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LISTEN | 'I would be going home leaving everything behind' — South Africans stuck in Wuhan

South African teacher Roxanne Rawlins and her Ukrainian fiancé Luri Prinich face an uncertain future in Wuhan.
South African teacher Roxanne Rawlins and her Ukrainian fiancé Luri Prinich face an uncertain future in Wuhan.
Image: Roxanne Rawlins

Financial concerns, limited food supplies, intensified lockdowns and conflicting emotions: two South Africans caught up in the coronavirus (Covid-19) outbreak in China have shared their thoughts as they prepare to be evacuated.

“I am very excited to go home and have mixed feelings because I will be leaving my Ukrainian fiancé behind, but we made a decision that if either of us could leave, we should,” Wuhan-based English teacher Roxanne Rawlins told TimesLIVE on Wednesday.

Health minister Zweli Mkhize told a news briefing on Sunday that the South African government was organising the evacuation of its citizens from the coronavirus epicentre of Wuhan as a precautionary and voluntary process. Between 147 and 151 South African citizens may be repatriated.

Rawlins said she left her apartment in the city on December 27 to visit her fiancé for the holidays. He lives on the premises of another school in Wuhan, where he cares for the horses.

LISTEN TO WHAT THEY HAD TO SAY:

“I never imaged that I would never be able to return to my apartment,” she said.

“I would be going home leaving everything behind, besides the stuff that I packed for vacation. It’s been emotional and frustrating but we are just trying to focus on the positive.”

Rawlins said in the early stages of the lockdown, they were still allowed to go out to supermarkets, but since the lockdown had intensified, they need a special permit, which they do not possess.  

“Most online stores don’t deliver food at this time. It has really been difficult. We are not starving, but we are running out of supplies and we are not sure when the lockdown will end. Initially we thought that the lockdown will end for the public on February 28, but it seems like it has been moved to March 10 and it might be moved again.”

Rawlins said when the offer came from the South African government to be evacuated, she realised she had to make use of the opportunity.  

“The situation has changed for us in terms of supplies and also movement restrictions has increased [sic].”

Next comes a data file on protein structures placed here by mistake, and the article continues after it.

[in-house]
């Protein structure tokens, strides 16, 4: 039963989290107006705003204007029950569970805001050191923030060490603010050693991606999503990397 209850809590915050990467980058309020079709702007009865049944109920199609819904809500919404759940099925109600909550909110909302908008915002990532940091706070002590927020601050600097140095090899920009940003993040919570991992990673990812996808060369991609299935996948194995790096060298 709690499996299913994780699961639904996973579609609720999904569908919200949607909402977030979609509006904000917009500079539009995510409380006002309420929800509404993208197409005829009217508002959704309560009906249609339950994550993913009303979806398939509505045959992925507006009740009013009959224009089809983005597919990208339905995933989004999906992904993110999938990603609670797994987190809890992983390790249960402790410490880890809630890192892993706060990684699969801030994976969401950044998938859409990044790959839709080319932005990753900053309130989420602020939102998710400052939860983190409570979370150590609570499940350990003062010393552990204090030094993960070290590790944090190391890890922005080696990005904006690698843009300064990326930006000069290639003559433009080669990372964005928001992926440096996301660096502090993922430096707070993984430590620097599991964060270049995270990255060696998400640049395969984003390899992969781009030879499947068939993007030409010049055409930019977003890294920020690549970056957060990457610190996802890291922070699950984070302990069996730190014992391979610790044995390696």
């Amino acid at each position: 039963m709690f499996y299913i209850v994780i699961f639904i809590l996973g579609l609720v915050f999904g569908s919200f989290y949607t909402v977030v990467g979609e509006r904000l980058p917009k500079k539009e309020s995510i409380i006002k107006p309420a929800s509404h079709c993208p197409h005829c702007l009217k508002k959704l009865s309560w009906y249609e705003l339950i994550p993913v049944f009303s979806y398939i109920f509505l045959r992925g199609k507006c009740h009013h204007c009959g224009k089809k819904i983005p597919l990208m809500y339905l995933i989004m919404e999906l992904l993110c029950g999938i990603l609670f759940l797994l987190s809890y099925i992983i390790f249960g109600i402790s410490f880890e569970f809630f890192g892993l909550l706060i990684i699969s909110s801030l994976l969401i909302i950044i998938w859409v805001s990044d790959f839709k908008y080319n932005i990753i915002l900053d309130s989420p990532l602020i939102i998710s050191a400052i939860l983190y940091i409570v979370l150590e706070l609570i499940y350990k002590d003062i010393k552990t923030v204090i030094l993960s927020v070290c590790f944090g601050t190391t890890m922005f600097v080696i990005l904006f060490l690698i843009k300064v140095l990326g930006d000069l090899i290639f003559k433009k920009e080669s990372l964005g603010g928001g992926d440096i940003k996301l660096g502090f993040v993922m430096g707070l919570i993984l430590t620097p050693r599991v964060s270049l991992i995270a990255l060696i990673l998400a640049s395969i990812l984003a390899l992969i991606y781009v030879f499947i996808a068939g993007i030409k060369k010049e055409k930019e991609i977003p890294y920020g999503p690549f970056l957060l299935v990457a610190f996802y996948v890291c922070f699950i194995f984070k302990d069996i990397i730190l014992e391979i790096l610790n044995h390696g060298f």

Roxanne Rawlins and her Ukrainian fiancé Luri Prinich at a Walmart in Wuhan, before a lockdown that has prevented them from leaving his apartment.
Roxanne Rawlins and her Ukrainian fiancé Luri Prinich at a Walmart in Wuhan, before a lockdown that has prevented them from leaving his apartment.
Image: Roxanne Rawlins

Rawlins said she had not been earning a salary since the lockdown because her school has a strict “no work, no pay” policy.  

“Summer vacation starts in June and we are supposed to get married in August. There are just so many unknowns at this stage. I do not think this would let us automatically lose our jobs, but I think that it does mean that once I leave and am unable to return, then essentially I will lose my job,” she said.

Rawlins was concerned that this could also prevent her from gaining another job in the Asian country. She said without a release letter from one's employer in China, one could not start a new job.

“My school may see this as a breach in contract and not give me a release letter, which would essentially mean that I would be blacklisted from working here. For now, that’s on the back burner. The thing we need to focus on is our safety and getting back to our families — and getting married and making decisions going forward,” she said.

Another South African stuck in Wuhan, Joss Potgieter, said she is excited about being reunited with her family.

Potgieter said they had been under lockdown for the past five weeks and it had intensified in the last two weeks.

“I have not been able to leave my apartment for that period of time. The only time when I do leave is to go downstairs and throw thrash away or pay for food that has arrived from the community manager,” she said.

“Other than that, it is absolutely dead and the city is very quiet. The only noises you hear are those of police cars and ambulances. There is also a train running near the apartment. You don’t really see anybody, except the guards and the community managers.”

Once back on home soil, returning South Africans will be under military escort and quarantined at a secret location for 21 days to ensure they are not infected with the virus. The exact date of the flight has not been disclosed by authorities.

The Black Mountain leisure and conference hotel in Thaba Nchu, in the Free State, has been mooted as a possible coronavirus quarantine zone for the repatriated citizens, according to a report in the Citizen, citing a communique by Cosatu provincial secretary Monyatso Mahlatsi. He could not immediately comment on Wednesday, saying he was in meetings.

Meanwhile, South African Tourism (SAT) said it had “no plans” to postpone or cancel Africa’s Travel Indaba 2020, which is expected to take place from May 12 to 14.

“The Covid-19 virus presents us with an unprecedented set of circumstances that are changing on a day-to-day basis. We will continue to monitor the situation as it unfolds,” said the organisation's Altaaf Kazi.

The World Bank has meanwhile made available an initial package of up to $12bn (R185bn) in immediate support to assist countries coping with the health and economic impacts of the global outbreak.

“This financing is designed to help member countries take effective action to respond to and where possible lessen the tragic impacts posed by the Covid-19,” it stated.  

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